This issue has pleased
me immensely despite the measly playing
time afforded this budget-priced issue.
I used to own a vinyl copy of this recording
on a World Record Club release, issued
with the other two well-known suites
and Suite No. 5 (the latter of doubtful
provenance). Paillard re-recorded these
works, but I believe these to be from
the earlier set; here at last for us
to enjoy. It was wonderful to make my
reacquaintance with these recordings.
Although the notes are quite good, there
is no information about recording dates
or location, nor are the soloists mentioned.
I believe that this was originally an
Any recording of these
works can be easily ruined by slow and
ponderous playing and we certainly do
not have that here. These recordings
were issued before the period performance
brigade got under way in earnest. Although
there are lively tempi and bright woodwind
parts, they are performed with modern
instruments and are recorded in a very
clear ambient acoustic. The readings
are full of life; I enjoyed them immensely.
Suite No. 1 is written
for two oboes, bassoon, strings and
basso continuo. It is, along with No.
2, one of the most reticent of the four
suites and is in seven movements, Overture,
Courant, Gavotte, Forlane, Menuet, Bourrée
and Passepied. This sequence of Overture
and a number of dances was used extensively
by a number of early composers such
as Lully, Kusser, Muffat and J.C.F.
Fischer. This suite format was known
as the ‘French Suite’ although many
such suites were composed by German
composers. This was because the concept
of the suite was developed in Paris
as a sequence of ballet pieces. Although
composed throughout Europe by many composers,
it is the Suite sequence by J.S. Bach
which has become the most popular and
most frequently performed. They are
not as formally written as the Brandenburg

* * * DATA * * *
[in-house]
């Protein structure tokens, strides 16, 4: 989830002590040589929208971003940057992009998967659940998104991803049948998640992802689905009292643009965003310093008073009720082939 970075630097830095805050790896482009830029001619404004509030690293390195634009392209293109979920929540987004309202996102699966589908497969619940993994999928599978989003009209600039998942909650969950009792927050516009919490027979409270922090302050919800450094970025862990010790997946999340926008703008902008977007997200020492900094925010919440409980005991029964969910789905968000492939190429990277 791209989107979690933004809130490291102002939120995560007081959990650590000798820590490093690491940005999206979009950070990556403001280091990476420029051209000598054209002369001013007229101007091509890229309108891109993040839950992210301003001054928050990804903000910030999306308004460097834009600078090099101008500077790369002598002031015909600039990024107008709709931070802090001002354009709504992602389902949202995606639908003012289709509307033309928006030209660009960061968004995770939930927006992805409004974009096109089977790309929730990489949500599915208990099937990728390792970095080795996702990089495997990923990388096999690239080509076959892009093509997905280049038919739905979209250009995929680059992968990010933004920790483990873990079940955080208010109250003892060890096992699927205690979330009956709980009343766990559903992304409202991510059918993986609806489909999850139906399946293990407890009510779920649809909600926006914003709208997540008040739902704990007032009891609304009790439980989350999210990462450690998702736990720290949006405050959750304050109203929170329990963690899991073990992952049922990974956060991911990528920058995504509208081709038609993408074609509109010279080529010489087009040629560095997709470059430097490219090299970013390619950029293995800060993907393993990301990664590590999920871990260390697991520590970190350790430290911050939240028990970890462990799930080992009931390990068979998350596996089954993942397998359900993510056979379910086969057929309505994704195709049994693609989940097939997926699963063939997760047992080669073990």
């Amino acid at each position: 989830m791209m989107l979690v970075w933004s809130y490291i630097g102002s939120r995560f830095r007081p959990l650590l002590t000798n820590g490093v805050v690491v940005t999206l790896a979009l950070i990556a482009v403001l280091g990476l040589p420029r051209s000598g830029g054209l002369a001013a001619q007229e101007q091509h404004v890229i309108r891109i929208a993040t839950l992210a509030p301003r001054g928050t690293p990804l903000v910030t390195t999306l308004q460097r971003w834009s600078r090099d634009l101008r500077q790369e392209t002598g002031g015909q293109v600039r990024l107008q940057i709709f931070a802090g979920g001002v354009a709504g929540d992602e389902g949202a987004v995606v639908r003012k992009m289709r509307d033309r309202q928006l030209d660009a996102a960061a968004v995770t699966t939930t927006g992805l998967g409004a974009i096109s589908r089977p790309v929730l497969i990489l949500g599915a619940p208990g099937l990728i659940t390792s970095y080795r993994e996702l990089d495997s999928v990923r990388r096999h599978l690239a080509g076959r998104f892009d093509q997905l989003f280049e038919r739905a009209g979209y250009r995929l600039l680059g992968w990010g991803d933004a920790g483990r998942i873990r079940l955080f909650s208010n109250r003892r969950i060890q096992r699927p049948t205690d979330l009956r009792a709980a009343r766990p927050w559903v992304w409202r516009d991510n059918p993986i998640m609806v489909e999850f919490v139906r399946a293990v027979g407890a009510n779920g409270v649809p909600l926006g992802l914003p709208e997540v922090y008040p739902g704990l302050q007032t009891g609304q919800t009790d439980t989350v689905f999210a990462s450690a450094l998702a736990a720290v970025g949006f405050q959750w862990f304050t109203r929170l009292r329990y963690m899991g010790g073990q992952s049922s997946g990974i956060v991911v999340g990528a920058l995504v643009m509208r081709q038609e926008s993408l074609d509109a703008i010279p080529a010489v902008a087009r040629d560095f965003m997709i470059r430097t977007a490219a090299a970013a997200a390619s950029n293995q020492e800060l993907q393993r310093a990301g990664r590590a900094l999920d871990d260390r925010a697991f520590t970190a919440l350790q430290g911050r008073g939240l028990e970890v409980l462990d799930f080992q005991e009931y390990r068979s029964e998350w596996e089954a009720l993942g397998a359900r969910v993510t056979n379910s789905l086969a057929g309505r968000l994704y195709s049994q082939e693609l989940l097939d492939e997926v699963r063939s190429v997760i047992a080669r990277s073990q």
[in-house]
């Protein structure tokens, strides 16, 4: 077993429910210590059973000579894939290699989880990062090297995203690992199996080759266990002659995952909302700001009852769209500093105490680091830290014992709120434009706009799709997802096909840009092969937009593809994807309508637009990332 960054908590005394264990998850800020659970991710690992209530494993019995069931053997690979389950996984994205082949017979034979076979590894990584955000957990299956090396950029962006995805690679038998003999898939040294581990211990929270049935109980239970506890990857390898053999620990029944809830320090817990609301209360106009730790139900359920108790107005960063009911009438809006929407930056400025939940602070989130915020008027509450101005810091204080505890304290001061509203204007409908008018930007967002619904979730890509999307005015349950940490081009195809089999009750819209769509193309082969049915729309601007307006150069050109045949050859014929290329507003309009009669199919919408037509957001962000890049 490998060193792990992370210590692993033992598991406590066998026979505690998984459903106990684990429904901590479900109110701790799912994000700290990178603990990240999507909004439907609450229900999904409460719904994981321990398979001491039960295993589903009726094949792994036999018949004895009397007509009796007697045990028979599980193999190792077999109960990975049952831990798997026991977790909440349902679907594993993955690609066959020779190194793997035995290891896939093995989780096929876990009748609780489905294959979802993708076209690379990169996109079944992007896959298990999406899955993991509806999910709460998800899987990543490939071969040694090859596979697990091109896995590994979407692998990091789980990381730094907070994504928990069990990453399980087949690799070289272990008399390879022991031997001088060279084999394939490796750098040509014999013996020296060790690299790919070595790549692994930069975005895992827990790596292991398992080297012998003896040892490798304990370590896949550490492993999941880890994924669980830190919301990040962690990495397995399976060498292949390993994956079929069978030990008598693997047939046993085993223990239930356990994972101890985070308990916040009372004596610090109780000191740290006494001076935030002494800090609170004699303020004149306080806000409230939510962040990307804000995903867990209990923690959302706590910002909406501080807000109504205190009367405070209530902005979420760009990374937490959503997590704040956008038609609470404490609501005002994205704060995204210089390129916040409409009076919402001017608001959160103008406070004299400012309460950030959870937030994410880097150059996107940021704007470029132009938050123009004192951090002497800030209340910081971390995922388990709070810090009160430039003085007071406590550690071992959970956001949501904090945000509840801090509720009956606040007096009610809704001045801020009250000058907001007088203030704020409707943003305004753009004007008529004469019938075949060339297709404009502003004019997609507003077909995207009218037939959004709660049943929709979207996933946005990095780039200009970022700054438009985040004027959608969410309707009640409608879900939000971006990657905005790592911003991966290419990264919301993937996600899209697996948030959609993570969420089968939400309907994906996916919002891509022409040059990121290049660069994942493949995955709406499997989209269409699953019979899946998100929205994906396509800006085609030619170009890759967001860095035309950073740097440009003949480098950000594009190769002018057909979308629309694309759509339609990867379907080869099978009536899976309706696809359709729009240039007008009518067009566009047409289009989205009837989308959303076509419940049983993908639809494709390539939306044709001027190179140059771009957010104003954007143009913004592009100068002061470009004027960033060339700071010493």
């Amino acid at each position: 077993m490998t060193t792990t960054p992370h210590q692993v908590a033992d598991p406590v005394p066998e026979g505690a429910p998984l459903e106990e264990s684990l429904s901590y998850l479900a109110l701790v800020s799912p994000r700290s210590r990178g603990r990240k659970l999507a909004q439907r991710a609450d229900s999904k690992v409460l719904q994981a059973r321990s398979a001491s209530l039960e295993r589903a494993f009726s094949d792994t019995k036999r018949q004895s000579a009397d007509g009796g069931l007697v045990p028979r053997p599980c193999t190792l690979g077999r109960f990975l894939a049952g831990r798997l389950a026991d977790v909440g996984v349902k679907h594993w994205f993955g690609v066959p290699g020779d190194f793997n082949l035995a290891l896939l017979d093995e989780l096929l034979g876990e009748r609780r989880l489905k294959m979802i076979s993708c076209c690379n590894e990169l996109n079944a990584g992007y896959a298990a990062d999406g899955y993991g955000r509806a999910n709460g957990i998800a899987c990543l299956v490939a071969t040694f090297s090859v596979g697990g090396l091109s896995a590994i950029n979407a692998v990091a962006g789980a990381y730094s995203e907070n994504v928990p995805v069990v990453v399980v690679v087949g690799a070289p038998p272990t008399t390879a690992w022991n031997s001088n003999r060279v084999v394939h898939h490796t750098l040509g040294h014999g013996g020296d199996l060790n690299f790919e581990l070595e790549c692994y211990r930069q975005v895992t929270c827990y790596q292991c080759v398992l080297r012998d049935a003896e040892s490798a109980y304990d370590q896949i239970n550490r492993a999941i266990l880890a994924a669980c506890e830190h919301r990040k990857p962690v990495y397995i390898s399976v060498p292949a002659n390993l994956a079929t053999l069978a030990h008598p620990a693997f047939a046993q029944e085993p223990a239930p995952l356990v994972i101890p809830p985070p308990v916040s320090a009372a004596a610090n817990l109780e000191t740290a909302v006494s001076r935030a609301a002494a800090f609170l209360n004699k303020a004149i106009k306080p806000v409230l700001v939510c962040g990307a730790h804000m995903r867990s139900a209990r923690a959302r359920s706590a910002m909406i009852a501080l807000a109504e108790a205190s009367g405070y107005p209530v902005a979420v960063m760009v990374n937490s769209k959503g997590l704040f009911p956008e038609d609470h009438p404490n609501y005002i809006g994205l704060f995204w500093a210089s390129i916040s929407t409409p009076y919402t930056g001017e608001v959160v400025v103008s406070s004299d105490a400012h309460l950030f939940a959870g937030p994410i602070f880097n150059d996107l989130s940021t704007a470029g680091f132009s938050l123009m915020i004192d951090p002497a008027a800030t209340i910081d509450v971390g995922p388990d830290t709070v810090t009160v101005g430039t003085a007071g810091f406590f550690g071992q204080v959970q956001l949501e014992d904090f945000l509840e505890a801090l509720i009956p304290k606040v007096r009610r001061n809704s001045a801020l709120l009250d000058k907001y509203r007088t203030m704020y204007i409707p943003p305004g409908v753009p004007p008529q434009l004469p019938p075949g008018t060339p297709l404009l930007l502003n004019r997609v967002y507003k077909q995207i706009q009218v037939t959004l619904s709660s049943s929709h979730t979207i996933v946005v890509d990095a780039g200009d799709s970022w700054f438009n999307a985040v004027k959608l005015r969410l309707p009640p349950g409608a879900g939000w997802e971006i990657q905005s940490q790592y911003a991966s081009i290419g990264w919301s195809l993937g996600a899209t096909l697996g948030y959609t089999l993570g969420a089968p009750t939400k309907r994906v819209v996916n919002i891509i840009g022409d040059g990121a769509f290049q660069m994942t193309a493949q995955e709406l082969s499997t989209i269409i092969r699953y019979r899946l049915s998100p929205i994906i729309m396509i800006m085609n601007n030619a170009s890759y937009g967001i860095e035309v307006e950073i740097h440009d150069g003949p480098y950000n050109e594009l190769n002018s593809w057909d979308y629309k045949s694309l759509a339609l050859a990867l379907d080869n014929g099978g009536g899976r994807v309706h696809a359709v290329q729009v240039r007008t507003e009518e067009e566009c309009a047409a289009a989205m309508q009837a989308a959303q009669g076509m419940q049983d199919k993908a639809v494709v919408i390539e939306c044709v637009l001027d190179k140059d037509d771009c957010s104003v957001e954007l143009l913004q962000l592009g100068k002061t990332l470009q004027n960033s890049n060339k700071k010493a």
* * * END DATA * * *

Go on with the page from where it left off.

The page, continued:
concerti but nevertheless have maintained
their position in the catalogue and
have a large number of competitive versions.
The soloists here are
not mentioned by name; I suspect that
they are the principals of the Jean-François
Paillard Chamber Orchestra. They play
extremely well and the First Suite is
certainly alive and accurately pitched.
Paillard, when he re-recorded these
works later, lost some of the vivacity.
When we move on to
the Second Suite, we are on more familiar
ground. There is a fiendishly difficult
solo flute part, with strings and basso
continuo. It is a pity that Apex do
not identify the soloist as he or she
is extremely competent and can be enjoyed
for his/her work with the remainder
of the orchestra. This time, there is
again the Overture, but the dances are
different. We have Rondeau, Sarabande,
Bourrée, Polonaise and Double,
Menuet and Badinerie, the last often
played by flautists as a solo encore
when in concert. The last movement can
also be repeated in performance as an
encore; such is its popularity. Bach
plus Paillard really stretch the soloist
to the extreme, and the current artist
does not fail in the least.
Apex are to be congratulated
on this release which I can recommend
wholeheartedly, unless you are from
the brigade who insist on the full 80
odd minutes of playing time. I sincerely
hope that they have the second disc
in the pipeline with suites 3, 4, and
5. I for one will certainly be purchasing
it if and when it is released.